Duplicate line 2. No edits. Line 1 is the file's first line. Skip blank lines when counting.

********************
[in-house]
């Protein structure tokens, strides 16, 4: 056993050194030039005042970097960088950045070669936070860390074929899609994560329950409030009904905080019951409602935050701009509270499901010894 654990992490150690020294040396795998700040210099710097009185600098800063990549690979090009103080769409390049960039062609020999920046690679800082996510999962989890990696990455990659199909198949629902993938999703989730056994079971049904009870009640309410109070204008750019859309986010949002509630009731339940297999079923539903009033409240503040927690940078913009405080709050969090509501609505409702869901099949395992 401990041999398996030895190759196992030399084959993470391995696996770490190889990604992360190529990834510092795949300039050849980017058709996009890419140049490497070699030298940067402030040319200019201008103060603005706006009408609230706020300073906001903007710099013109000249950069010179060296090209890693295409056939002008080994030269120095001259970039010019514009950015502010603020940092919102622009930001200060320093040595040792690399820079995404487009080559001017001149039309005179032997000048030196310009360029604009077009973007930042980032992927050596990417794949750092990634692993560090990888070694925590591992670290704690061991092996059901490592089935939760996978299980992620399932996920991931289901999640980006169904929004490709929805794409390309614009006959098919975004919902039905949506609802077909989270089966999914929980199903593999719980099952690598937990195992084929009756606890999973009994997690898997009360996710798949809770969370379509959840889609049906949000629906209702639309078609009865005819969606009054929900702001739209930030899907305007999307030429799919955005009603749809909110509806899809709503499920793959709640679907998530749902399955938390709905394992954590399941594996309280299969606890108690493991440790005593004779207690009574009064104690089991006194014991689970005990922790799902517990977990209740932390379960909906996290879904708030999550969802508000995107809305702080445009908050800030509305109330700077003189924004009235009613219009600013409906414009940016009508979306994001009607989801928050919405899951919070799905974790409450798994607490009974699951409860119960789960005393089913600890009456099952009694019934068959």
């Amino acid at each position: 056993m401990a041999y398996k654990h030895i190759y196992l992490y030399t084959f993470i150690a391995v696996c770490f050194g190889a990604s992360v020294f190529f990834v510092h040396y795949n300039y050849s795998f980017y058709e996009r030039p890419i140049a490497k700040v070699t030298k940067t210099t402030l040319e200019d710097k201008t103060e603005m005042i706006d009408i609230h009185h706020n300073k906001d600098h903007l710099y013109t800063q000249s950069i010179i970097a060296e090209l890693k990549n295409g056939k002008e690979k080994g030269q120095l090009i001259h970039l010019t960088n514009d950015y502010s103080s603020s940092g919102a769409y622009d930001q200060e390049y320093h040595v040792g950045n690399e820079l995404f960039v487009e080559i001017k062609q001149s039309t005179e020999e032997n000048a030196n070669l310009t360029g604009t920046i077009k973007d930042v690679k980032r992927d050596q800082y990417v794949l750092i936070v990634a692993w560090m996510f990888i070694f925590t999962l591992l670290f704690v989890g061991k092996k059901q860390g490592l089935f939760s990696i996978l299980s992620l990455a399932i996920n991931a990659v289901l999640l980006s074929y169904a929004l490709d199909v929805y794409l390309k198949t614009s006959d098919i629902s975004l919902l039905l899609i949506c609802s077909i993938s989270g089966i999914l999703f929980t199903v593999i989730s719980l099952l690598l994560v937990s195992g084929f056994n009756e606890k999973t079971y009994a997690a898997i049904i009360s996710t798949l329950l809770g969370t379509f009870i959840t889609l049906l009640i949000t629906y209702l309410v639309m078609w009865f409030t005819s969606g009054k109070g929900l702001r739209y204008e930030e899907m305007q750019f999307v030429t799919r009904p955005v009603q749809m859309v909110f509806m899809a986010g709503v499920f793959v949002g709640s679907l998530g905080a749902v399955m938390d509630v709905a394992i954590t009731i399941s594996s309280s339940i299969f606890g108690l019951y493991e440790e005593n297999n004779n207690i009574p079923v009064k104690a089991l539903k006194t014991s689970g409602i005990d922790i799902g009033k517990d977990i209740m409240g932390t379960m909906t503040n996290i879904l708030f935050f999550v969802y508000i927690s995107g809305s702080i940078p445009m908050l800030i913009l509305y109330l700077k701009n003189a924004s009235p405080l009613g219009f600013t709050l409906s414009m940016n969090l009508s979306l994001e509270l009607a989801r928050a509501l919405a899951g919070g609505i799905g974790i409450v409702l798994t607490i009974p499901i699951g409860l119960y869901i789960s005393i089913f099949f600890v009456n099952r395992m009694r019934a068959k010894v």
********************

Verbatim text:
């Protein structure tokens, strides 16, 4: 056993050194030039005042970097960088950045070669936070860390074929899609994560329950409030009904905080019951409602935050701009509270499901010894 654990992490150690020294040396795998700040210099710097009185600098800063990549690979090009103080769409390049960039062609020999920046690679800082996510999962989890990696990455990659199909198949629902993938999703989730056994079971049904009870009640309410109070204008750019859309986010949002509630009731339940297999079923539903009033409240503040927690940078913009405080709050969090509501609505409702869901099949395992 401990041999398996030895190759196992030399084959993470391995696996770490190889990604992360190529990834510092795949300039050849980017058709996009890419140049490497070699030298940067402030040319200019201008103060603005706006009408609230706020300073906001903007710099013109000249950069010179060296090209890693295409056939002008080994030269120095001259970039010019514009950015502010603020940092919102622009930001200060320093040595040792690399820079995404487009080559001017001149039309005179032997000048030196310009360029604009077009973007930042980032992927050596990417794949750092990634692993560090990888070694925590591992670290704690061991092996059901490592089935939760996978299980992620399932996920991931289901999640980006169904929004490709929805794409390309614009006959098919975004919902039905949506609802077909989270089966999914929980199903593999719980099952690598937990195992084929009756606890999973009994997690898997009360996710798949809770969370379509959840889609049906949000629906209702639309078609009865005819969606009054929900702001739209930030899907305007999307030429799919955005009603749809909110509806899809709503499920793959709640679907998530749902399955938390709905394992954590399941594996309280299969606890108690493991440790005593004779207690009574009064104690089991006194014991689970005990922790799902517990977990209740932390379960909906996290879904708030999550969802508000995107809305702080445009908050800030509305109330700077003189924004009235009613219009600013409906414009940016009508979306994001009607989801928050919405899951919070799905974790409450798994607490009974699951409860119960789960005393089913600890009456099952009694019934068959």